Diagnosis. It is only in the atypical cases that doubt may arise, and then it may be confounded with one of the following diseases:

Squamous eczema will generally give some history of moisture, its patches have an ill-defined border, its scales are thickest in the center, darker and less abundant than those of psoriasis, it is located in the flexures of the joints or on the flexor surfaces, and invariably itches. Both psoriasis and eczema may affect the nails, but eczema often attacks all, psoriasis only one or more, never all at once.

Seborrhea of the scalp is generally more extensive than psoriasis. If the latter extends beyond the hairline, its characteristic appearance, and other lesions on its favourite locations may usually be found. Its scales are not dirty and fatty as are those of seborrhea.

Seborrheic dermatitis of the non-hairy parts may closely resemble psoriasis, but the scales are greasy, tend to form crusts, and the affected skin is generally a yellowish red. It seldom occurs in the favorite locations of psoriasis, and a history of a primary seborrhea on a hairy surface, and its evolution, clearly establishes its nature.

Ringworm may be distinguished by a history of contagion, asymmetrical location, elevated and at first papular margin, and when on the scalp by the short, stubby hairs. The microscope will show the presence of the fungi of ringworm.

Lupus erythematosus is usually situated on the face, an uncommon site for psoriasis. It occurs generally in middle life instead of before, as is common in psoriasis. It scales are scanty, adherent and, when removed, often show the patulous opening of the sebaceous follicle. On the scalp, lupus destroys the hair and in any location leaves scars.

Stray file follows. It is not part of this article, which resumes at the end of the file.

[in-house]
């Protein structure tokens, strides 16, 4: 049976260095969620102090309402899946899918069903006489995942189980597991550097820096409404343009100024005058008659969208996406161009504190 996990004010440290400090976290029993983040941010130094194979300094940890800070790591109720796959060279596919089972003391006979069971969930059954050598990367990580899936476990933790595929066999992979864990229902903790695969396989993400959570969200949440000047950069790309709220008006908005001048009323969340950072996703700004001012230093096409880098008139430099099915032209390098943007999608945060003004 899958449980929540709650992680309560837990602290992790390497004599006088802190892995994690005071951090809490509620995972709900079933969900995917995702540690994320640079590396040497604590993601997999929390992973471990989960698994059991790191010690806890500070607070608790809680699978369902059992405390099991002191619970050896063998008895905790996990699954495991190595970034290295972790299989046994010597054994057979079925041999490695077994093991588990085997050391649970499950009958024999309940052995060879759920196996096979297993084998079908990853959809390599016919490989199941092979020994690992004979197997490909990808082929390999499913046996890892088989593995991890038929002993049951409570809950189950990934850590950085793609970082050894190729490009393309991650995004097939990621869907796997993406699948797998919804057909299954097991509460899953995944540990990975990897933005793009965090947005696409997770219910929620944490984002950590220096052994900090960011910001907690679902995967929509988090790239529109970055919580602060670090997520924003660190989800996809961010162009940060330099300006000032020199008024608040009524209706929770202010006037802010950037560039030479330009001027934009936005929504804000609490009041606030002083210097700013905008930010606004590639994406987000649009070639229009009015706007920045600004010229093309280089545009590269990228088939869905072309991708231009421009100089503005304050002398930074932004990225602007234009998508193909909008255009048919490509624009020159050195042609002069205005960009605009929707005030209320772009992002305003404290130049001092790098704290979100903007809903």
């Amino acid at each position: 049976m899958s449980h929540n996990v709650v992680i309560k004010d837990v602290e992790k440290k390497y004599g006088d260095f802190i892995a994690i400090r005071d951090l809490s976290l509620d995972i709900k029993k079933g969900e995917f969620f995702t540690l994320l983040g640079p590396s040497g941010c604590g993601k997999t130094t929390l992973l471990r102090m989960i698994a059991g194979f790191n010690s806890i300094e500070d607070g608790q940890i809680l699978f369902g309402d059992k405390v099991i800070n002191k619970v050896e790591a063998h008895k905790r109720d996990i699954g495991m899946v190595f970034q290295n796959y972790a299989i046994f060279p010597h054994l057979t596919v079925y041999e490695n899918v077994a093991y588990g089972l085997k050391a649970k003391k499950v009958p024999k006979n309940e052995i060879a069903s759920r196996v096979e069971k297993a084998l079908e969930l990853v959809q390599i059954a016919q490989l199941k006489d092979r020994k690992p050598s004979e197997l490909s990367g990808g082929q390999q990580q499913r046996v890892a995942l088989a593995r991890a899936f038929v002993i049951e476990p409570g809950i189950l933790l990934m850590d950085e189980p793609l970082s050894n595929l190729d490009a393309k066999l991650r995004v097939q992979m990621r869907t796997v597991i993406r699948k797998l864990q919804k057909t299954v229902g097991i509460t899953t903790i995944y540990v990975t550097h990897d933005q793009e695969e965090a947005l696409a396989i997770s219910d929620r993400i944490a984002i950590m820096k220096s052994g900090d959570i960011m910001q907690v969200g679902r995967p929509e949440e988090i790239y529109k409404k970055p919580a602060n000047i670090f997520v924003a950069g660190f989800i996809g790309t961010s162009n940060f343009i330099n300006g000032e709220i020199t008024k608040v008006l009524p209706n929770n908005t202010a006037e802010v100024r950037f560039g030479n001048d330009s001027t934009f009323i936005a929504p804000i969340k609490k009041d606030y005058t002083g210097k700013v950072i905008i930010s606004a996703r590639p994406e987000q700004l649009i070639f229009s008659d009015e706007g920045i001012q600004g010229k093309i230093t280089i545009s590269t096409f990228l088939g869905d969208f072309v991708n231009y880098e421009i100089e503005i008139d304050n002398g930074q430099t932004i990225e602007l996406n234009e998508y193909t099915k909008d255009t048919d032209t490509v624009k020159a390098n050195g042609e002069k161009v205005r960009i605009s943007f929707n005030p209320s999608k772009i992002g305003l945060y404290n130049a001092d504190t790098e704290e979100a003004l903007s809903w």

Lichen planus begins as flat smooth, shining, angular papules which become closely aggregated, thus forming an infiltrated patch over which there may be a scant scaliness. Moreover, it selects the flexor surfaces especially at the wrists and sides of the knees.

Lichen ruber shows acuminate papules beginning on the trunk, and the infiltration are formed in the same way as lichen planus. When generalized, the infiltration is much greater than in like cases of psoriasis, while the scaling is much less.

Pityriasis rosea is an acute disease, and rapidly spreads all over the surface of the skin. Its scales are thin, papery, easily detached, do not fully cover the reddened skin, and never pile up.

Squamous syphilids may be mistaken for psoriasis in the absence of a history of syphilitic infection because syphilis is a polymorphous affection, but it seldom occurs on the elbows or knees, and many often be seen on the mucous surfaces, where psoriasis is never seen. In secondary syphilis, the lesions are rarely large and do not spread peripherally. The scales are scanty, dirty gray in color and not freely shed, while the brownish red color of the active lesions and the fawn colored pigmentation left after the eruption subsides, with the constitutional symptoms of the disease, should aid the diagnosis. The scaly lesions of tertiary syphilis are usually few in number and not symmetrically distributed; the edge of a patch is often elevated, while the center appears depressed, and scarring and deep stains commonly follow.

Prognosis. The historically bad prognosis of psoriasis is not longer justified. Rather it may be said to be good as far as temporary relief is concerned, and to be hopeful as to a permanent cure. It is wise, however, to inaugurate treatment when the disease is still in its infancy. The younger the patient, the less chronic the disease, and the more recurrent the type, the better the prognosis.

Frederick Dearborn
Dr Frederick Myers DEARBORN (1876-1960)
American homeopath, he directed several hospitals in New York.
Professor of dermatology.
Served as Lieut. Colonel during the 1st World War.
See his book online: American homeopathy in the world war